Ultimately, hiring or appointing remote workers is your decision and will come down to the specific needs of your business.

Effective management of remote workers

If you’re considering widening your prospects for recruitment or would like to review your current management of employees working from home, see our top tips below.

Encourage transparency

A stigma of home working is that if you are not seen to be working, you can be perceived to not be working. This assumption can damage working relationships between co-workers and the morale of the person working from home, who may feel a need to overcompensate.

To overcome this, consider online solutions for tracking workflow and productivity. Having all employees update their progress, regardless of their location, via the same system, can improve transparency and productivity.

Using video calls to keep everyone in the loop

As with all employees, good communication is essential. This can be even more important when managing those working remotely. If your team is prone to having open discussions and making quick decisions, those working from home could be missing out.

For any important matters make sure to schedule a meeting and dial in the relevant remote workers. If you can add video to the call, even better. Participants are less likely to zone out if they are on camera and it’s nice to see a familiar face once in a while.

Promote inclusivity

Working remotely offers less of an opportunity to connect with colleagues and can sometimes be an isolating experience. It’s important that managers and co-workers remain mindful of this and include remote workers whenever possible.

Some simple ways of being inclusive can be remembering to invite homeworkers to socials or team away days, scheduling meet-ups between homeworkers or days when they can come to the office. Or even allowing them to claim back a home delivery if the whole team is enjoying a pizza reward.

 

Help with managing home workers

Happy and productive remote workers can be a real asset to your workforce when they are managed well. If you’re thinking of introducing remote working to your business and want to implement a remote worker policy, contact your local HR Dept today.

Managing maternity leave

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You’ve signed the card and waved an employee off into parenthood. But what happens next? Perhaps you hadn’t thought that far ahead yet, especially if the employee is taking the statutory maternity leave (SML) which is 26 weeks regardless of how long they have worked for you, with the right to take an additional 16 weeks unpaid additional maternity leave (AML), so they could be gone for a year.

However, saying “See you later!” with no further plans for communication during an employee’s maternity leave can be detrimental and risky for your business.

Pregnant employees and those on maternity or adoption leave have special protection, yet discrimination still happens. Statistics over in the UK report that up to 54,000 women are pushed out of their jobs each year due to pregnancy or maternity leave, and that 77% claim their careers have been negatively affected.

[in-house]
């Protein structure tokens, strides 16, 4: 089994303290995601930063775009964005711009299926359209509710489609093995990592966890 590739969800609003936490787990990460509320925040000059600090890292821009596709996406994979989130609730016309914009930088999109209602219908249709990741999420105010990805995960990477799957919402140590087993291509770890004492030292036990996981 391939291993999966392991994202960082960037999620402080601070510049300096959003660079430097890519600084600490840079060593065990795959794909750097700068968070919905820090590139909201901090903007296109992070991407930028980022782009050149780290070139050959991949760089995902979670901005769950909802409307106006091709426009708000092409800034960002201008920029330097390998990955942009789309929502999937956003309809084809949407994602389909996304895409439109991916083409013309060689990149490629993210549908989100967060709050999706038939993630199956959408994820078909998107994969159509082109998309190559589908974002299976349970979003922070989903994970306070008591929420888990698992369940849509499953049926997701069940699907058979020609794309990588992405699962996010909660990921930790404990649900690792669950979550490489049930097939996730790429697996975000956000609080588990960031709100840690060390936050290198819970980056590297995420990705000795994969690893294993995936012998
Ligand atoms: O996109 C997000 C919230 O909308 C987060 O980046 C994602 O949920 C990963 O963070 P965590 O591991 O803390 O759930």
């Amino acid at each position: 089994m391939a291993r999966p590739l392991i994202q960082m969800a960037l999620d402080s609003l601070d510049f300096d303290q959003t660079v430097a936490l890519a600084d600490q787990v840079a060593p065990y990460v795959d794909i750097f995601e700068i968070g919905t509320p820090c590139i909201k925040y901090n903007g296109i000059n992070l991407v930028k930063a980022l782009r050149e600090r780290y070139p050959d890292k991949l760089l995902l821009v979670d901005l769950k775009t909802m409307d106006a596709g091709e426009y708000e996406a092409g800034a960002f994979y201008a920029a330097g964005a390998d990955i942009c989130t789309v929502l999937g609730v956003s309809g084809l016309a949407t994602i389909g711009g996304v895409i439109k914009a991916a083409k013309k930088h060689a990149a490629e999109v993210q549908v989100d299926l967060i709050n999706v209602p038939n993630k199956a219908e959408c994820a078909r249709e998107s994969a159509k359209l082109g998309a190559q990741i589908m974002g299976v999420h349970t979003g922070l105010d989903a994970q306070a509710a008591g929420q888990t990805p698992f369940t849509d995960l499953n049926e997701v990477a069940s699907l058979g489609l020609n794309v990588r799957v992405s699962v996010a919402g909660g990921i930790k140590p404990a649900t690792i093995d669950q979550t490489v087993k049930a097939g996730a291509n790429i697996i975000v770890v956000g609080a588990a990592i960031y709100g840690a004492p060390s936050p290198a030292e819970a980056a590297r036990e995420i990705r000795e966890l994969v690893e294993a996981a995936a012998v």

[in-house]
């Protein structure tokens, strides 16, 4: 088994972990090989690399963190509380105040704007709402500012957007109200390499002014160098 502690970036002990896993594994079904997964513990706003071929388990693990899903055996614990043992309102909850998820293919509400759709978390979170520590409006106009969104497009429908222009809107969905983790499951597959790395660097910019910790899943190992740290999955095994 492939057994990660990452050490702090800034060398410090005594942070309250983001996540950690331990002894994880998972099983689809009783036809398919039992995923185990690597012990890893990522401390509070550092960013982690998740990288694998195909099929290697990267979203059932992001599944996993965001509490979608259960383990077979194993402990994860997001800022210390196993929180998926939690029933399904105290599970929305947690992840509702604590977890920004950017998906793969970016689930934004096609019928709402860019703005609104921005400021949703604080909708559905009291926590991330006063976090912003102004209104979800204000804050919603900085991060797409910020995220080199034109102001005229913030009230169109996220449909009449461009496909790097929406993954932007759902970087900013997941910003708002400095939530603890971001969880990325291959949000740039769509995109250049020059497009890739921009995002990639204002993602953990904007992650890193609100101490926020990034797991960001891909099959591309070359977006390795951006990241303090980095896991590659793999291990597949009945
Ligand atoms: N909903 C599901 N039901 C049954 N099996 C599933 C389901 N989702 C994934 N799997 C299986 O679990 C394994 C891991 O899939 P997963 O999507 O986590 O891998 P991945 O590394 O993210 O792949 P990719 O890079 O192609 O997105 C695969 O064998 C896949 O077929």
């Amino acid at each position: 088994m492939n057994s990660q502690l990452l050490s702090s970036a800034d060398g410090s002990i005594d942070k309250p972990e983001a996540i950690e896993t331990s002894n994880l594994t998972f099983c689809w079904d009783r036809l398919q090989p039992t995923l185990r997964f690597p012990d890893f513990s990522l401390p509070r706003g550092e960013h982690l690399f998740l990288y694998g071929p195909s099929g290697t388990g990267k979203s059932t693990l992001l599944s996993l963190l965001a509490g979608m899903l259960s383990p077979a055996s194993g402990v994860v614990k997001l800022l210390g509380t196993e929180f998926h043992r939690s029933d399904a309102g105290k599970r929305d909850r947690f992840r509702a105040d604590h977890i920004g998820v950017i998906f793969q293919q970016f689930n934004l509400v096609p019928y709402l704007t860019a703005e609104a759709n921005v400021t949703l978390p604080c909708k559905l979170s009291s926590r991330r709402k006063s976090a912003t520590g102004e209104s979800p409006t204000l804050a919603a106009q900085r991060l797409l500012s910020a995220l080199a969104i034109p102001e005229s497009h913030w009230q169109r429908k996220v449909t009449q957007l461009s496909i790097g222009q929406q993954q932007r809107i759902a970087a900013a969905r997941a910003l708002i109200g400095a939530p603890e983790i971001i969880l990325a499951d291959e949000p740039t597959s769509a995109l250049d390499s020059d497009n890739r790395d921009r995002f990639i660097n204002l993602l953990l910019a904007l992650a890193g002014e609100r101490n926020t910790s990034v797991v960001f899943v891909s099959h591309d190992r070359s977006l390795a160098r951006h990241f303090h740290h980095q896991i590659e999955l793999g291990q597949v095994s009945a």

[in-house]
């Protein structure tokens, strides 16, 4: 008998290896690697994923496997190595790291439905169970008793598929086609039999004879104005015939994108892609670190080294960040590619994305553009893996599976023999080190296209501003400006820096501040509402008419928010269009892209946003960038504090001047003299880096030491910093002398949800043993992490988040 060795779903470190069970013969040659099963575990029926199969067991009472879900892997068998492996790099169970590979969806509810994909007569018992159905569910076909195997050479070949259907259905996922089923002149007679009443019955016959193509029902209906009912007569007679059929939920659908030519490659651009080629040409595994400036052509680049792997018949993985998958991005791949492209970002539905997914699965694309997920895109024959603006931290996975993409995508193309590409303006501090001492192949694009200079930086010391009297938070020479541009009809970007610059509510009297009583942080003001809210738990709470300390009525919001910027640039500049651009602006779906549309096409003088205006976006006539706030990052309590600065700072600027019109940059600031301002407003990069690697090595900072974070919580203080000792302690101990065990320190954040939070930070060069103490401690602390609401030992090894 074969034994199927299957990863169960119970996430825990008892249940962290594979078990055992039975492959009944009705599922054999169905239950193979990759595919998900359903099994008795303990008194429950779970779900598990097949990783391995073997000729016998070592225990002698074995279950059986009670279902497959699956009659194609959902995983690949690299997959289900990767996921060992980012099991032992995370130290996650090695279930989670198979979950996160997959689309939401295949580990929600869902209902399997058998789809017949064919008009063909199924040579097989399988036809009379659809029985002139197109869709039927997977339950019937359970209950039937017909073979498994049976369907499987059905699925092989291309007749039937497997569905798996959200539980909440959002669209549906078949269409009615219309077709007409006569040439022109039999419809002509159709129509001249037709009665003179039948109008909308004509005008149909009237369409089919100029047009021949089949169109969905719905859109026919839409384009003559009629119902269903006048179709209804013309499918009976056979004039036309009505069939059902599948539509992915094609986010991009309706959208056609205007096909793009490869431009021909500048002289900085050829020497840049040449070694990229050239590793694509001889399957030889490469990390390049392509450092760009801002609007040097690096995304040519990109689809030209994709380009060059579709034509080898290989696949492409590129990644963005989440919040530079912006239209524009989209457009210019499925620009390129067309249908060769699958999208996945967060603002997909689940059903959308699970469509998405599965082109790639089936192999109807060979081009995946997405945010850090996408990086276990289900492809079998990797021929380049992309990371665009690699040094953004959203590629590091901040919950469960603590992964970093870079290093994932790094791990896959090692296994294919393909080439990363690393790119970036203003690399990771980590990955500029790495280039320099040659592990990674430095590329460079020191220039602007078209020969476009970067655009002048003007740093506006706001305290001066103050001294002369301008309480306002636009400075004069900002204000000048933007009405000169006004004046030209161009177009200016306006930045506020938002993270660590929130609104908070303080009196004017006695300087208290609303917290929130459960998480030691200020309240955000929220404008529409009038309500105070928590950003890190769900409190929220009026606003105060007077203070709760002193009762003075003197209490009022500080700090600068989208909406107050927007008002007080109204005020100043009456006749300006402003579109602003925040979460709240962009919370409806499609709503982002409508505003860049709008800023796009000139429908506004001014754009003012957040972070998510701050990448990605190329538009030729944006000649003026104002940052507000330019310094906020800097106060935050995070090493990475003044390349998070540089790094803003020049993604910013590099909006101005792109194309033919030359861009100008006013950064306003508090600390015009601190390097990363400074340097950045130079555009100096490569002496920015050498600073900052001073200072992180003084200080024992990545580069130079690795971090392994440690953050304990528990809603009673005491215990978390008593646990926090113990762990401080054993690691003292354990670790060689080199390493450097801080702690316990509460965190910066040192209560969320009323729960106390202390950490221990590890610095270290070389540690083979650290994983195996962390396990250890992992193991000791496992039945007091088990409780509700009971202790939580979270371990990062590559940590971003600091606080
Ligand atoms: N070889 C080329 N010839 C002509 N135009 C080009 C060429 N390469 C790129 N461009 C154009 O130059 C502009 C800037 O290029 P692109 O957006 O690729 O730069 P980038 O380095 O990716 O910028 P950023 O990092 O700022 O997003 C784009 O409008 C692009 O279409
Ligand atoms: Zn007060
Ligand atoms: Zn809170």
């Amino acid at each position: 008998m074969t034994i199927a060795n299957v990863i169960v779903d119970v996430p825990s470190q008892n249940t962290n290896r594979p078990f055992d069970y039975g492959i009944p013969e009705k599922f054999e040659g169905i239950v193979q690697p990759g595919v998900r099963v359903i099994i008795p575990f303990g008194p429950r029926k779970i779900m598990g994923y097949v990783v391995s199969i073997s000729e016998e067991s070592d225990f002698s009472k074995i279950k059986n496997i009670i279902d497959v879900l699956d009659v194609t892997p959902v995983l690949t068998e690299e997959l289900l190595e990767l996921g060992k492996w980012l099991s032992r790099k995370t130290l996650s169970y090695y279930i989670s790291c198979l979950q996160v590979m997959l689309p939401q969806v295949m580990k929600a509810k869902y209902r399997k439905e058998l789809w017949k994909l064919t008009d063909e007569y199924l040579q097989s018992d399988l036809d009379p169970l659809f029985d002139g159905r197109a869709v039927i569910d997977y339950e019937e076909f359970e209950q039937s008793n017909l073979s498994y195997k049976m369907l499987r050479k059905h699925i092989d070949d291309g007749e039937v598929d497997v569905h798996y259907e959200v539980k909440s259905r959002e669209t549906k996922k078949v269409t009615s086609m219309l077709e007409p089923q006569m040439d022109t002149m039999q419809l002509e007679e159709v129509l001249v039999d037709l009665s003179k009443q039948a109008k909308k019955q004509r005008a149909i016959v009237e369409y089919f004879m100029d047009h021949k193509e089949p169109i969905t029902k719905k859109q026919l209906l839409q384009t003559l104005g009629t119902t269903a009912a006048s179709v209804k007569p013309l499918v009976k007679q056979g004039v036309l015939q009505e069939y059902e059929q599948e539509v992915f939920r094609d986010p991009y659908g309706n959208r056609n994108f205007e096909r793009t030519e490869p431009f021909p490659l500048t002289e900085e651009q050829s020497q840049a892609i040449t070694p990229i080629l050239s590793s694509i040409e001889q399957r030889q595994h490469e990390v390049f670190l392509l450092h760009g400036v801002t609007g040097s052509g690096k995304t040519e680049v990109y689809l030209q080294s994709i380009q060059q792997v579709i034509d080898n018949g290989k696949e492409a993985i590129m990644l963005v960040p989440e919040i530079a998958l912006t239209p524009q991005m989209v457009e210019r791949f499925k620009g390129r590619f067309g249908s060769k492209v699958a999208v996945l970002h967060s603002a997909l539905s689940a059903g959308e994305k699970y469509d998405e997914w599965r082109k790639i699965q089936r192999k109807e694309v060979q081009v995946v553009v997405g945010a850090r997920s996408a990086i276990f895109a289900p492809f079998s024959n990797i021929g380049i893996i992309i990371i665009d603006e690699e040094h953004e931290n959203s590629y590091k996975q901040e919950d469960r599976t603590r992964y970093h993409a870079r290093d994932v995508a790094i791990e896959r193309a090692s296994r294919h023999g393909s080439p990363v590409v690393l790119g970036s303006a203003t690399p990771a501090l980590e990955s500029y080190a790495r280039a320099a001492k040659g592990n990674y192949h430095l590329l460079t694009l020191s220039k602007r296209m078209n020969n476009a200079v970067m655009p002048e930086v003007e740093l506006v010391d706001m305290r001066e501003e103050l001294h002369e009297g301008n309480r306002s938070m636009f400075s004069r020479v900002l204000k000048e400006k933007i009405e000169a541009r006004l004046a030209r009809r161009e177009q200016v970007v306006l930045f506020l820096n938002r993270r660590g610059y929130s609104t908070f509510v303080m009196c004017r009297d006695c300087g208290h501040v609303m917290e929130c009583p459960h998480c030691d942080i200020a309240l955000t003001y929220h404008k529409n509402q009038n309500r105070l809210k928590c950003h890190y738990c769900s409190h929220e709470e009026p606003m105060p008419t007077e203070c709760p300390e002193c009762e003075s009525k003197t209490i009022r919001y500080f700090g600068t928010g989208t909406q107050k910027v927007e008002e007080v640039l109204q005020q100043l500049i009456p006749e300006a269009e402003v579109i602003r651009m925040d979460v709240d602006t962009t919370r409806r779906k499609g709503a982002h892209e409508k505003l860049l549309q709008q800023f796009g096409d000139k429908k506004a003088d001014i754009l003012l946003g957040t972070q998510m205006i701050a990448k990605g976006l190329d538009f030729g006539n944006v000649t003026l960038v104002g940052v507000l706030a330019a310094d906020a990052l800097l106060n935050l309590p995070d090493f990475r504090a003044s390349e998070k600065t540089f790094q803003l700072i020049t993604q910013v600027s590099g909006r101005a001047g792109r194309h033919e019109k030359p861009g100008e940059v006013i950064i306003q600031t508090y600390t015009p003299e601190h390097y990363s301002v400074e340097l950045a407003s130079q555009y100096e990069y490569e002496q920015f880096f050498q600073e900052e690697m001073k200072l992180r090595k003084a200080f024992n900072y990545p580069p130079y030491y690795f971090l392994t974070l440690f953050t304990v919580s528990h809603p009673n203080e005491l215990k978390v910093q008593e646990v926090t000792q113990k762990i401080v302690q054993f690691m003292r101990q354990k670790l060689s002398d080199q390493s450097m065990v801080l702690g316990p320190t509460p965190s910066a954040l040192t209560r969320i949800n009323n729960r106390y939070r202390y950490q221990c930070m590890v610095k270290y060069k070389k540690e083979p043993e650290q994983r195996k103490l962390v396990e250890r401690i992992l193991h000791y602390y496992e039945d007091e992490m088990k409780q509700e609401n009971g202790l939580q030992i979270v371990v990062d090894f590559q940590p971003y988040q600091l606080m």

The importance of having a policy

Both employer and employees need to understand their rights and responsibilities during the pregnancy or adoption process. Having a policy in place that explains the process fully helps the employee and protects the company from discrimination claims.

What should your policy include?

So let’s take a look at what your policy should include before, during and after maternity leave.

Before the event
There are a number of statutory rights such as reasonable time off for antenatal visits. Therefore, your policy needs to explain how to book that time off. Detail when to produce the correct documentation and what statutory payments they may be eligible for. The policy needs to explain how much time off they can have and how they could share this with their partner (from Nov 2019). It should also include what benefits they will be entitled to during maternity or adoption leave.

You also must carry out a maternity risk assessment to ensure the health and safety of the employee during this time.

During maternity leave
Communication is key. Keeping in touch with employees who are out on maternity leave is a great way to promote inclusivity and is an important part of your family friendly policy. Good communication can help to ensure the employee still feels part of the company and keeps up to date with changes. You can invite them to training events, meetings and company socials.

Returning to work
An employee returning from maternity or adoption leave is automatically entitled to return to their existing role with the same terms and conditions of employment. Your policy needs to explain when they have to tell you if they wish to return early or if they wish to leave. Of course many wish to have a more flexible working arrangement once the demands of childcare hit. And so providing an understanding of how to apply for this is important.

The truth is the whole maternity, paternity and adoption process can be a bit of a minefield for you as an employer. So if you would like help managing this please call us.

Getting ahead with good mental health in your business